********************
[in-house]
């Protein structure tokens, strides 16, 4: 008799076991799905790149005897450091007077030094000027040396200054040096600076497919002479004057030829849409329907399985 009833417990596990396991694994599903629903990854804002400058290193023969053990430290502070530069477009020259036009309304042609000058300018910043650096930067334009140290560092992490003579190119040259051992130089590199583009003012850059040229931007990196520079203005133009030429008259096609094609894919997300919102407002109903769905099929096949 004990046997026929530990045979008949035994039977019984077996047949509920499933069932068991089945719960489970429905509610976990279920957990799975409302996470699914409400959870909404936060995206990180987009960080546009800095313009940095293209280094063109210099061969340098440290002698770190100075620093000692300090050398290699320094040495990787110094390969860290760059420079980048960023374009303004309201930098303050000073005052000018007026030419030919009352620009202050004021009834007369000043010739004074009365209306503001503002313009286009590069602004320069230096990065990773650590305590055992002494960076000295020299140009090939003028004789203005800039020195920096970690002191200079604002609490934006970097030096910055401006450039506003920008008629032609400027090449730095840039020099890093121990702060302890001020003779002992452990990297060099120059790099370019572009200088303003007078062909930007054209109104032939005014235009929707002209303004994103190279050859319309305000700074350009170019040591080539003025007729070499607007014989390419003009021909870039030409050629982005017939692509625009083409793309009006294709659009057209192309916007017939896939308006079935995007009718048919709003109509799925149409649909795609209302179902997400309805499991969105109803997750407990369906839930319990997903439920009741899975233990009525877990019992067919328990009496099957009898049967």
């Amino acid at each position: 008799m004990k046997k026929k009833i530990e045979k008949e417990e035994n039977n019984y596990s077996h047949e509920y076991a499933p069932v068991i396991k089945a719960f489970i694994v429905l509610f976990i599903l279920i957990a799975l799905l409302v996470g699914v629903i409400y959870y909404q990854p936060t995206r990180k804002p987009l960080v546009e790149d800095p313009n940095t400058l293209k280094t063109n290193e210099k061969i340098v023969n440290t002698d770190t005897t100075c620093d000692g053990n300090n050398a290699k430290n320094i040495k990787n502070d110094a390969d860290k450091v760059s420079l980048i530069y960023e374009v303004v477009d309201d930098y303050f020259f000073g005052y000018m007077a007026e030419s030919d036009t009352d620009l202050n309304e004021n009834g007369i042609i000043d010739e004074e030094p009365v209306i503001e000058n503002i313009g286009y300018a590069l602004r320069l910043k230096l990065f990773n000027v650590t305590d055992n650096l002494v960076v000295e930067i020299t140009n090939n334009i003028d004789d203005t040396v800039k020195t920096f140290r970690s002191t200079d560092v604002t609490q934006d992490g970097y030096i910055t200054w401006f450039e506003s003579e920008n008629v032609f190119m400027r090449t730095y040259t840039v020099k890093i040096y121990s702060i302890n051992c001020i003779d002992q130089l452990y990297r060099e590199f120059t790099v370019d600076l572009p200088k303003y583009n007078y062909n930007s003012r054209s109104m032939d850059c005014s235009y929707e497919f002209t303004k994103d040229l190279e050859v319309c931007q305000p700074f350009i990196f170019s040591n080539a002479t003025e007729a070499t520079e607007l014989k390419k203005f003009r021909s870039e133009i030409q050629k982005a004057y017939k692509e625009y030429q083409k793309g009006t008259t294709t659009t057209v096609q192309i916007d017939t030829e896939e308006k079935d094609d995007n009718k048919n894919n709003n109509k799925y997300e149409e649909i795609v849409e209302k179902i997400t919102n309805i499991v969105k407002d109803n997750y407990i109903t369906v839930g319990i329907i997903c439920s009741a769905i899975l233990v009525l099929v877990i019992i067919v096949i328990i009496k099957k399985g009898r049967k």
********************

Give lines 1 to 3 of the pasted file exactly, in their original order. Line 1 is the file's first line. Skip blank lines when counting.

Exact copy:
[in-house]
């Protein structure tokens, strides 16, 4: 008799076991799905790149005897450091007077030094000027040396200054040096600076497919002479004057030829849409329907399985 009833417990596990396991694994599903629903990854804002400058290193023969053990430290502070530069477009020259036009309304042609000058300018910043650096930067334009140290560092992490003579190119040259051992130089590199583009003012850059040229931007990196520079203005133009030429008259096609094609894919997300919102407002109903769905099929096949 004990046997026929530990045979008949035994039977019984077996047949509920499933069932068991089945719960489970429905509610976990279920957990799975409302996470699914409400959870909404936060995206990180987009960080546009800095313009940095293209280094063109210099061969340098440290002698770190100075620093000692300090050398290699320094040495990787110094390969860290760059420079980048960023374009303004309201930098303050000073005052000018007026030419030919009352620009202050004021009834007369000043010739004074009365209306503001503002313009286009590069602004320069230096990065990773650590305590055992002494960076000295020299140009090939003028004789203005800039020195920096970690002191200079604002609490934006970097030096910055401006450039506003920008008629032609400027090449730095840039020099890093121990702060302890001020003779002992452990990297060099120059790099370019572009200088303003007078062909930007054209109104032939005014235009929707002209303004994103190279050859319309305000700074350009170019040591080539003025007729070499607007014989390419003009021909870039030409050629982005017939692509625009083409793309009006294709659009057209192309916007017939896939308006079935995007009718048919709003109509799925149409649909795609209302179902997400309805499991969105109803997750407990369906839930319990997903439920009741899975233990009525877990019992067919328990009496099957009898049967």
């Amino acid at each position: 008799m004990k046997k026929k009833i530990e045979k008949e417990e035994n039977n019984y596990s077996h047949e509920y076991a499933p069932v068991i396991k089945a719960f489970i694994v429905l509610f976990i599903l279920i957990a799975l799905l409302v996470g699914v629903i409400y959870y909404q990854p936060t995206r990180k804002p987009l960080v546009e790149d800095p313009n940095t400058l293209k280094t063109n290193e210099k061969i340098v023969n440290t002698d770190t005897t100075c620093d000692g053990n300090n050398a290699k430290n320094i040495k990787n502070d110094a390969d860290k450091v760059s420079l980048i530069y960023e374009v303004v477009d309201d930098y303050f020259f000073g005052y000018m007077a007026e030419s030919d036009t009352d620009l202050n309304e004021n009834g007369i042609i000043d010739e004074e030094p009365v209306i503001e000058n503002i313009g286009y300018a590069l602004r320069l910043k230096l990065f990773n000027v650590t305590d055992n650096l002494v960076v000295e930067i020299t140009n090939n334009i003028d004789d203005t040396v800039k020195t920096f140290r970690s002191t200079d560092v604002t609490q934006d992490g970097y030096i910055t200054w401006f450039e506003s003579e920008n008629v032609f190119m400027r090449t730095y040259t840039v020099k890093i040096y121990s702060i302890n051992c001020i003779d002992q130089l452990y990297r060099e590199f120059t790099v370019d600076l572009p200088k303003y583009n007078y062909n930007s003012r054209s109104m032939d850059c005014s235009y929707e497919f002209t303004k994103d040229l190279e050859v319309c931007q305000p700074f350009i990196f170019s040591n080539a002479t003025e007729a070499t520079e607007l014989k390419k203005f003009r021909s870039e133009i030409q050629k982005a004057y017939k692509e625009y030429q083409k793309g009006t008259t294709t659009t057209v096609q192309i916007d017939t030829e896939e308006k079935d094609d995007n009718k048919n894919n709003n109509k799925y997300e149409e649909i795609v849409e209302k179902i997400t919102n309805i499991v969105k407002d109803n997750y407990i109903t369906v839930g319990i329907i997903c439920s009741a769905i899975l233990v009525l099929v877990i019992i067919v096949i328990i009496k099957k399985g009898r049967k």